COWBOYS & ALIENS (2011)
|Cowboys & Aliens, Bond & Jones, how can this go wrong? Answer: it can't.|
In one of the more pivotal moments of the film (which I won't give away--midnight showing at all, I'm actually being responsibly spoil free tonight), the mysterious Olivia Wilde grabs the cold, battle-hardened Daniel Craig by the arm and tells him the only way he can defeat the aliens is if he shuts off his brain. And, in many ways, that's really the only way to go into this movie. With an empty brain ready for some action. I'm not trying to downplay the movie in the slightest--on the contrary, I consider it a compliment. It was the best mindless, exciting, and all-out-fucking fun adventure film I've seen in recent history. Say what you want about your Casablancas and Gone With The Winds, at the end of the day there is really nothing better than a good "bad movie". You know what I'm talking about. Paint-by-numbers character arcs, snappy one-liners, and excessive, explosion action. The difference between this and less thrilling bad "bad movies" like Priest? You don't feel stupid for having seen this movie. Maybe you don't come out learning any life lesson besides how to kill creepy ass aliens, but you don't leave the theater feeling like you just sat through two hours of the director talking smack about you and your mother. In fact, if you're like me, you come out gearing up to see it again. On to the movie.
|Image from daemonsmovies.com|
The best part about this movie? It's exactly what you expect it to be. A homage to two different genres--old westerns and alien horror movies. As for the old western bit, they really pulled out all the stops. We've got your typical lone wolf John Wayne-type hero, the lassie dog that stands by his side, the kid from True Grit, Tonto from The Lone Ranger, the sherif, the barman, the candlestick maker. Anyone and everyone you'd every expect from a cowboy movie they piled up into this film.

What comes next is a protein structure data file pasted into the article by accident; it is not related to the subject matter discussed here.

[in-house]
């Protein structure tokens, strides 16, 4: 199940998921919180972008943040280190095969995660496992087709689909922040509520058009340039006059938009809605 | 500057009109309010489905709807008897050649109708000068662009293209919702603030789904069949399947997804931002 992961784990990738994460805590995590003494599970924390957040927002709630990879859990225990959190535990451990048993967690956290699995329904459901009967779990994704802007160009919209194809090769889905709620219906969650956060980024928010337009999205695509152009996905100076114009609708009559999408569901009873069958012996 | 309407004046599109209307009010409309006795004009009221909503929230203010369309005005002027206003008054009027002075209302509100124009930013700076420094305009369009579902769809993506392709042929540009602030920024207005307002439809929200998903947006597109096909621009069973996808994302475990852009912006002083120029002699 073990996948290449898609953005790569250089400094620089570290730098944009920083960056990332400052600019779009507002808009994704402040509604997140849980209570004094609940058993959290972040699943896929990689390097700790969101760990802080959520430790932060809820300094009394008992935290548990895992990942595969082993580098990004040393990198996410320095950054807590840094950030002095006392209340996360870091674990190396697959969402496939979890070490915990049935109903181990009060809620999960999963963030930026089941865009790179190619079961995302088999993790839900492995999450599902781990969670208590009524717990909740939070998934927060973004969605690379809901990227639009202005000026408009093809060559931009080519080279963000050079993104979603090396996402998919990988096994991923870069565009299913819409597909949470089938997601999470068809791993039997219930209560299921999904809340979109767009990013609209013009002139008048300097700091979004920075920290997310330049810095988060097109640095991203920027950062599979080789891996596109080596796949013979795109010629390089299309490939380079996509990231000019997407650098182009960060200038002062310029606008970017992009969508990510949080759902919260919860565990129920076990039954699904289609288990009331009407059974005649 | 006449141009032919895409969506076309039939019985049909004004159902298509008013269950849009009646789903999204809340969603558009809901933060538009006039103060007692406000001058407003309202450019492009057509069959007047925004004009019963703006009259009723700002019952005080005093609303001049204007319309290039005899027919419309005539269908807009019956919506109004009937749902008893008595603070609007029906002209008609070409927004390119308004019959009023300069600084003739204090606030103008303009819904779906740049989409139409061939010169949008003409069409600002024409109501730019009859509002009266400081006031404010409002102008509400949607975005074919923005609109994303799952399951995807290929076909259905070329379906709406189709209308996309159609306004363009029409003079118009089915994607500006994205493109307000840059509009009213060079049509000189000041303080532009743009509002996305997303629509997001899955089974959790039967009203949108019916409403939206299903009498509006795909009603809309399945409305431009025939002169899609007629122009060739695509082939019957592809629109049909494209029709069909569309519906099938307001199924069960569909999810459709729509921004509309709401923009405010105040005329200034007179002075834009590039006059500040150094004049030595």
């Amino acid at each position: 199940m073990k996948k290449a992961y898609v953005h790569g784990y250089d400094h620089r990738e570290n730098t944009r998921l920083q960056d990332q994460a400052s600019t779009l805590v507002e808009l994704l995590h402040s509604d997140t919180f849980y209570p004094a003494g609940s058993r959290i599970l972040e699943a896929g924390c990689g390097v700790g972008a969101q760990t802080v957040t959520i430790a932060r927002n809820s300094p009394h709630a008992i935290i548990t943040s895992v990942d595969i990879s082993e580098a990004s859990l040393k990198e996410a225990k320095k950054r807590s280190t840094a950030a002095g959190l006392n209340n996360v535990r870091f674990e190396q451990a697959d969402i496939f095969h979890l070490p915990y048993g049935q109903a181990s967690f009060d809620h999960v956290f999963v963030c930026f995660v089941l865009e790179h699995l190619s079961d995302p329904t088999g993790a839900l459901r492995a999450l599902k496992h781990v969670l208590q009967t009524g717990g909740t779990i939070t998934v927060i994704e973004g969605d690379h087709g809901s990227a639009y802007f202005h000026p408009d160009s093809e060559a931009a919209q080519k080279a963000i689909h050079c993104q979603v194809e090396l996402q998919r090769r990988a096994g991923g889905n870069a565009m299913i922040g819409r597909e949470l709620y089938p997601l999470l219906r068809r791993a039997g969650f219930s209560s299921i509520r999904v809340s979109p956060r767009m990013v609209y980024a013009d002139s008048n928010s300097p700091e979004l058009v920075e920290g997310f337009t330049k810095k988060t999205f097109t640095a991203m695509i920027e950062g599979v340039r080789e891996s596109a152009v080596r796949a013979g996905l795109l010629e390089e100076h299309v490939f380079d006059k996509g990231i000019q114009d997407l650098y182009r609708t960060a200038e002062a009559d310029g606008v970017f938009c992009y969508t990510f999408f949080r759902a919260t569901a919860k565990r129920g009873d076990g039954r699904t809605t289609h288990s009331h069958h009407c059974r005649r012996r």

And, sure, maybe some of it didn't pay off 100%. Maybe they could've done without the whole "getting stoned with the Indians" bit. But considering the fact that it was such a campy homage and clearly not taking itself too seriously, you couldn't help but just keep along for the ride. Overall, I think their crowning achievement in the way of westerns had to go to the fact that they were able to make a real hero out of Daniel Craig's Jake Lonergan. It's all in the ending, really, and they could've gone completely Hollywood with it and gave us the mass produced slop your average modern day audience is used to ingesting. No, instead, we get the clop of Jake's hoofs, and you get the satisfied feeling of a campy homage done right.
|Image from beyondhollywood.com|
First thing's first: the aliens were fucking creepy! And I'm not talking "creepy for a bad movie" creepy. Not even "they popped up in random places and scared the crap out of me" creepy. I'm talking "genuine creature movie creature" creepy. The cowboys half might've been a bit on the campy side, but they took their aliens dead seriously. I don't know who designed those bastards, but their ugly stomach arms got under my skin. They were ferocious, merciless, beasts of doom and destruction. And it wasn't like there was one main character dead for every twenty aliens they killed--oh, no, these bitches were indestructible, and they flattened our cowboy compadres. They were ugly, they had an (incredibly well designed) imaginative home base, and they flew ships that might've made reavers blush. The weird fishing lines they use to catch humans? Yeah. These bitches mean business.